The problem with Louis is that he is suffering from Tricuspid Atresia with Pulmonary Stenosis and small Pulmonary Arteries, which heavily restricts the amount of oxygen that can be pumped around his body.

This leaves him weak, regularly tired and with a permanent pale-blue complexion, which is obviously not normal for what should be a happy, active toddler.

While the surgery to help Louis regain some of his health is readily available around the country, Louis’s parents are unable to afford to pay for what is a complicated set of surgeries, which could cost hundreds of thousands of rands.

Louis’s father, who works as a miner, only brings home R6,000 a month and this is stretched to its limits to support his wife – who is currently unemployed – and his kids. Luis’s grandparents gladly help out as best they can, but their government pensions also only go so far every month.

Dr. Lindy Mitchell, Louis’s doctor from the University of Pretoria’s teaching hospital – aware that Louis’s parents a struggle to make ends meet and rely on his grandparents to offer financial support with their pensions – contacted the Walter Sisulu Paediatric Cardiac Foundation in Sandton to see if Louis could be accommodated as a sponsored surgery.

While Louis’s case is one that the foundation would undertake and pay for, the seriousness of his disorder, and the complexity of the surgery meant that the Foundation would have to raise R350,000 to pay for Louis’s next surgery – which is a heavily discounted rate over what private surgeons would charge for this type of surgery.

Louis’s case was recently picked up by Karlien Nienaber, a founding member of the Legae Lebona Foundation; a Section-21 organisation that aims to assist underprivileged children from all backgrounds raise the necessary finances to pay for education, medical treatment, food and many other necessities.

Karlien, who has helped out the Pretorius family in the past, has dedicated herself to raising awareness of Louis’s plight, with the hope of finding a single or multiple donors to help pay for his surgery.

Fund raising is slow though. Karien has only, to date, managed to raise around R23,000 and still requires over R320,000 to fully pay for his next surgery. And with every dying moment, Louis is getting worse.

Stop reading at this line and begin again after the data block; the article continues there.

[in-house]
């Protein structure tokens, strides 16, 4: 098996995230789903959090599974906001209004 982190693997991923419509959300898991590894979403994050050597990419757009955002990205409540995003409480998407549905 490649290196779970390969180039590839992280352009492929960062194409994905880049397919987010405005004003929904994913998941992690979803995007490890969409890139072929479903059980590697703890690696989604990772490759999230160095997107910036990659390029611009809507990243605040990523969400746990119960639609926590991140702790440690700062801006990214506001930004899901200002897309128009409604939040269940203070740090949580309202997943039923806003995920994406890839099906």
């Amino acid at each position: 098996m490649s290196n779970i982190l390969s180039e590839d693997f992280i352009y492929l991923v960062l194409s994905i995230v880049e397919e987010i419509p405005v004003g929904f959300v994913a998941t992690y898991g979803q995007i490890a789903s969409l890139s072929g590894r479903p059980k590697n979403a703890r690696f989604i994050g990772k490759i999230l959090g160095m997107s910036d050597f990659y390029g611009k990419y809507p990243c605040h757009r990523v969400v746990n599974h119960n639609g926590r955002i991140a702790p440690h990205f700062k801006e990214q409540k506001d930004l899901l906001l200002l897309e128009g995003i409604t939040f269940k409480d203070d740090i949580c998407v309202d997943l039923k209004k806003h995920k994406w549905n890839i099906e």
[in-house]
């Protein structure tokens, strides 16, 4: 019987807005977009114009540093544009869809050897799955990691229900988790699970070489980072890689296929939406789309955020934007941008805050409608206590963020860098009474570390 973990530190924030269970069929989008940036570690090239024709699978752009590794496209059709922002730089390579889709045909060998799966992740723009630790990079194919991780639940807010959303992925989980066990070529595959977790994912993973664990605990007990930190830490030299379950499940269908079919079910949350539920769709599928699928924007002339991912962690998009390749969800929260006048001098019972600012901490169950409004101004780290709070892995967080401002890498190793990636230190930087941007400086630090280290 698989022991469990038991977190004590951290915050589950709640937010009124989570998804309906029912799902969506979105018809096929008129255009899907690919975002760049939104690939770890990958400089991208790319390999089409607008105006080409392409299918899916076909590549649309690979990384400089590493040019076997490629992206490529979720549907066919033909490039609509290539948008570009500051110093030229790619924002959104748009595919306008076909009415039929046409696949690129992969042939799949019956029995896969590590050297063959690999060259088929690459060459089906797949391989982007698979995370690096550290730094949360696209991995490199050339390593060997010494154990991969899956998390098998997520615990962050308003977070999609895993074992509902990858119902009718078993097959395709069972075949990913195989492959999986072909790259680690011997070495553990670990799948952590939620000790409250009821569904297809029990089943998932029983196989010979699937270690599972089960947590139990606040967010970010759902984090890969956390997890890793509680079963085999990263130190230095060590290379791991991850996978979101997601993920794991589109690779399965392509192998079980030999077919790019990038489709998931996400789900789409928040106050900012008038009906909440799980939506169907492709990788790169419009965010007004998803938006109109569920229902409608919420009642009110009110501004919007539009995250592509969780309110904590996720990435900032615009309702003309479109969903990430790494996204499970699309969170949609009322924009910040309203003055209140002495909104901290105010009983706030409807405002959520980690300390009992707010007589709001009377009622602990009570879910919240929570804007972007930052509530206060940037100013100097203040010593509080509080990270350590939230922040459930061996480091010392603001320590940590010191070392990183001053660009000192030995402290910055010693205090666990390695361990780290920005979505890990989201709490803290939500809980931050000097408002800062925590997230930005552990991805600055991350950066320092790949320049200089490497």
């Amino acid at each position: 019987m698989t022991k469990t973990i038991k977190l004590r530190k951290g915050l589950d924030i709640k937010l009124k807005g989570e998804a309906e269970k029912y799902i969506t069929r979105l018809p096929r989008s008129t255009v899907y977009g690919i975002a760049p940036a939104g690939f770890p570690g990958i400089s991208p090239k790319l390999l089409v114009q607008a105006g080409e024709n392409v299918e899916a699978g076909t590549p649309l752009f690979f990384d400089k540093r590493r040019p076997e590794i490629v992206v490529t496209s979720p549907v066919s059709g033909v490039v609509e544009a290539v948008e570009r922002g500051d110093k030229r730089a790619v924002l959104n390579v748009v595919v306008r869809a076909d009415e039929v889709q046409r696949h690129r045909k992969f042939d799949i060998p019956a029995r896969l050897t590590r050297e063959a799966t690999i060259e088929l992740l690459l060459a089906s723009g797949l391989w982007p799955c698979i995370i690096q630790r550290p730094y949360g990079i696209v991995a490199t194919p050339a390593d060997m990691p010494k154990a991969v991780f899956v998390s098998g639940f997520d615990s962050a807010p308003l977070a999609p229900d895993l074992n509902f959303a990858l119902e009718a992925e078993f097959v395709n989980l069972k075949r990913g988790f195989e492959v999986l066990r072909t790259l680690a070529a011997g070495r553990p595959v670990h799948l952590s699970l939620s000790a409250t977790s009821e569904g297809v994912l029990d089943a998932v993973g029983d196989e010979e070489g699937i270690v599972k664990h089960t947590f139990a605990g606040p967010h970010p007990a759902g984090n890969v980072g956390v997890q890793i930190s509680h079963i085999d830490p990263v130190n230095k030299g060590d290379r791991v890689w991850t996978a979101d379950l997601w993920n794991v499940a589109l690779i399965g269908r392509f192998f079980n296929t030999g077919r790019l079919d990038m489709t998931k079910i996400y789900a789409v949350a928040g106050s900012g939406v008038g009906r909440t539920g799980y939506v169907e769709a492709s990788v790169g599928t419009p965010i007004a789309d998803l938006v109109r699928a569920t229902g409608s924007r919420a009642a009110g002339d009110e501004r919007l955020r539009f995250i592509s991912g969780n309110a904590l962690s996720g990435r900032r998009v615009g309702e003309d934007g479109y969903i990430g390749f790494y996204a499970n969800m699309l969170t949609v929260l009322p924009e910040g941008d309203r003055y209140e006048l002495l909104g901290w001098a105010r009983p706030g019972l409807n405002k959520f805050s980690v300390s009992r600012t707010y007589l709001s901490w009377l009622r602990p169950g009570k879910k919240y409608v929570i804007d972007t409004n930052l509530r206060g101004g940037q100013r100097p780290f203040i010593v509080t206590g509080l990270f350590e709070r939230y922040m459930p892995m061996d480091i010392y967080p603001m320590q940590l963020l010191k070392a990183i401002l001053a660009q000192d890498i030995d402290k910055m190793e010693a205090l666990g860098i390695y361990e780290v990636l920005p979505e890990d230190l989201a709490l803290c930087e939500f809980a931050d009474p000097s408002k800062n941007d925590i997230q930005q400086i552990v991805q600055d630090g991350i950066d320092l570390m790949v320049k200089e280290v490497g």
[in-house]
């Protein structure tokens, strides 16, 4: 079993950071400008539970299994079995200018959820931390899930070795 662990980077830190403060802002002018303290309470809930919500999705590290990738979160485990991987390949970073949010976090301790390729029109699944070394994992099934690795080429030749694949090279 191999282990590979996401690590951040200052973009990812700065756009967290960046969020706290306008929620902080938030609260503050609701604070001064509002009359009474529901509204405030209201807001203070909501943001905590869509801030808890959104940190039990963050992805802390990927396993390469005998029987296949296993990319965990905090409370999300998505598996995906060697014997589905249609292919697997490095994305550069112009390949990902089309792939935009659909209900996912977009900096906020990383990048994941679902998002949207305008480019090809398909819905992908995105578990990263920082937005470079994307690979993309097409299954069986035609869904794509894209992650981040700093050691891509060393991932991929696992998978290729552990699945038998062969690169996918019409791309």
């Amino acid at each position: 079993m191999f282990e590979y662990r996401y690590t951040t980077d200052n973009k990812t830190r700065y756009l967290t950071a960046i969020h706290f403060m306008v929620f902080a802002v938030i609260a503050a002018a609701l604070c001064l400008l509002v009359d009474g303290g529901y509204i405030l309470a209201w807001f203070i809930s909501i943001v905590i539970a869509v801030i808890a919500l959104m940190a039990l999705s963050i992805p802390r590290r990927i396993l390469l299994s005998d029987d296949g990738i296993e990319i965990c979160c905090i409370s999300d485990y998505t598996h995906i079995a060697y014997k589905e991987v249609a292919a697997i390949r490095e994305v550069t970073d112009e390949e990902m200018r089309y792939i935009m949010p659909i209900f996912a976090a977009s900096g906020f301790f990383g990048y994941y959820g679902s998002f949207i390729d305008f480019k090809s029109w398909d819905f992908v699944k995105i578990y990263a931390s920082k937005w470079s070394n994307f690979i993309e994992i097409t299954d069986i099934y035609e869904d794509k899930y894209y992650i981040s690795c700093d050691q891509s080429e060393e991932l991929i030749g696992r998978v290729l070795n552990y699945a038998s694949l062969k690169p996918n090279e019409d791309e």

The stark reality is that Louis may never survive until all the necessary surgeries are completed And the best Louis and his family can hope for right now is to be made as happy and comfortable during this difficult time.

Dr. Mitchell says that while Louis’s case is complex, he is still operable and this next surgery will be a huge step on the road to recovery for this little boy.

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Montecasino hosts our Christmas Party

clip_image002For the children of the Walter Sisulu Paediatric Cardiac Foundation (WSPCF), the 9th December was a day to remember as Montecasino treated them to an afternoon of fun and spoils just in time for Christmas.

With the aim of bringing some holiday cheer to the less fortunate; Montecasino hosted a Christmas party for the children where they enjoyed lunch at Spur before meeting Santa and having their photographs taken with him.

They were then treated to a game of ten-pin bowling at the brand new Magic Company ten-pin bowling arena before settling down for the magical Jacaranda 94.2 and Spar Carols by Candlelight on the Montecasino Outdoor Piazza.

It was a fun-filled afternoon of good times and Christmas cheer, but it wouldn’t be Christmas without presents, and Montecasino, under guise of Father Christmas, presented the WSPCF with special gifts for each of the children.

The annual Christmas party at Montecasino is always a major highlight for our children, and we just want to thank Montecasino for putting on a wonderful party again this year.

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Debit order initiative

It’s an ongoing challenge for the WSPCF to widen its donor pool. And to reach the estimated R60m that is required to perform 400 more operations that Mam Sisulu called for, every funding initiative, campaign and cent that is raised counts.

The Foundation recently launched a monthly direct debit campaign, organised by parents whose children had heart surgery luckily covered by medical insurance, was launched.

In keeping with our drive to make donating easier and more accessible, this initiative gives everyone the ability to make small regular donations via debit order towards the running of various support mechanisms and programmes at the Foundation.

No matter how big or small the monthly debit order is, every little bit helps. We’ve already had a massive response, with close to 100 mothers pledging their support and setting up debit orders to help the Foundation out.

A huge thanks to Sam Cowen from 94.7 who announced this initiative on air.